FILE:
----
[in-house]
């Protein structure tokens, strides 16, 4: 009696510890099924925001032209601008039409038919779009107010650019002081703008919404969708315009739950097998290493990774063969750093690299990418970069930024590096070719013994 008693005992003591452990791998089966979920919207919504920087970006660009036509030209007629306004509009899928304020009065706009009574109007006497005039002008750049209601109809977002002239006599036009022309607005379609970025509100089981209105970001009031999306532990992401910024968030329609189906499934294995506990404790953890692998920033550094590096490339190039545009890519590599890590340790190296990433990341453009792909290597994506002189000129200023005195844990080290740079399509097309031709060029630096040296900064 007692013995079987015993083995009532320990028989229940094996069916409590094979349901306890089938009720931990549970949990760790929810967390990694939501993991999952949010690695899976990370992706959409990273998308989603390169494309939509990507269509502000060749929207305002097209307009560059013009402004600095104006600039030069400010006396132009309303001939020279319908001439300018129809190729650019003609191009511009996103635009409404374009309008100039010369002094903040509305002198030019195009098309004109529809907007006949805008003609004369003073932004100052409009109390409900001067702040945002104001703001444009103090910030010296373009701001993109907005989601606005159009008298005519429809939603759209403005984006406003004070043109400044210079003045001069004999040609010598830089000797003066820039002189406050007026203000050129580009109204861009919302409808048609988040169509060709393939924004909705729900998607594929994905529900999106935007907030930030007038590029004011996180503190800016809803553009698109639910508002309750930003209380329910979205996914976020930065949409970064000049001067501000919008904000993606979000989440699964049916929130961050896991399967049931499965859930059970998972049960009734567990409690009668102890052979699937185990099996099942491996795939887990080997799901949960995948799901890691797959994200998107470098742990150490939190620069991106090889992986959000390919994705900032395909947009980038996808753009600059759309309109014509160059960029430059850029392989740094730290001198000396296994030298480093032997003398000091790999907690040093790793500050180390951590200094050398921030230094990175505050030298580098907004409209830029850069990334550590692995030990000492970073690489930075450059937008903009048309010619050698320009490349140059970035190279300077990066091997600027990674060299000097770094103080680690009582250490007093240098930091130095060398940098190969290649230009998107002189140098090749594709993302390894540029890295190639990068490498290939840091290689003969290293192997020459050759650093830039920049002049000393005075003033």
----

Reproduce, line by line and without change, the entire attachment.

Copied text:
[in-house]
């Protein structure tokens, strides 16, 4: 009696510890099924925001032209601008039409038919779009107010650019002081703008919404969708315009739950097998290493990774063969750093690299990418970069930024590096070719013994 008693005992003591452990791998089966979920919207919504920087970006660009036509030209007629306004509009899928304020009065706009009574109007006497005039002008750049209601109809977002002239006599036009022309607005379609970025509100089981209105970001009031999306532990992401910024968030329609189906499934294995506990404790953890692998920033550094590096490339190039545009890519590599890590340790190296990433990341453009792909290597994506002189000129200023005195844990080290740079399509097309031709060029630096040296900064 007692013995079987015993083995009532320990028989229940094996069916409590094979349901306890089938009720931990549970949990760790929810967390990694939501993991999952949010690695899976990370992706959409990273998308989603390169494309939509990507269509502000060749929207305002097209307009560059013009402004600095104006600039030069400010006396132009309303001939020279319908001439300018129809190729650019003609191009511009996103635009409404374009309008100039010369002094903040509305002198030019195009098309004109529809907007006949805008003609004369003073932004100052409009109390409900001067702040945002104001703001444009103090910030010296373009701001993109907005989601606005159009008298005519429809939603759209403005984006406003004070043109400044210079003045001069004999040609010598830089000797003066820039002189406050007026203000050129580009109204861009919302409808048609988040169509060709393939924004909705729900998607594929994905529900999106935007907030930030007038590029004011996180503190800016809803553009698109639910508002309750930003209380329910979205996914976020930065949409970064000049001067501000919008904000993606979000989440699964049916929130961050896991399967049931499965859930059970998972049960009734567990409690009668102890052979699937185990099996099942491996795939887990080997799901949960995948799901890691797959994200998107470098742990150490939190620069991106090889992986959000390919994705900032395909947009980038996808753009600059759309309109014509160059960029430059850029392989740094730290001198000396296994030298480093032997003398000091790999907690040093790793500050180390951590200094050398921030230094990175505050030298580098907004409209830029850069990334550590692995030990000492970073690489930075450059937008903009048309010619050698320009490349140059970035190279300077990066091997600027990674060299000097770094103080680690009582250490007093240098930091130095060398940098190969290649230009998107002189140098090749594709993302390894540029890295190639990068490498290939840091290689003969290293192997020459050759650093830039920049002049000393005075003033």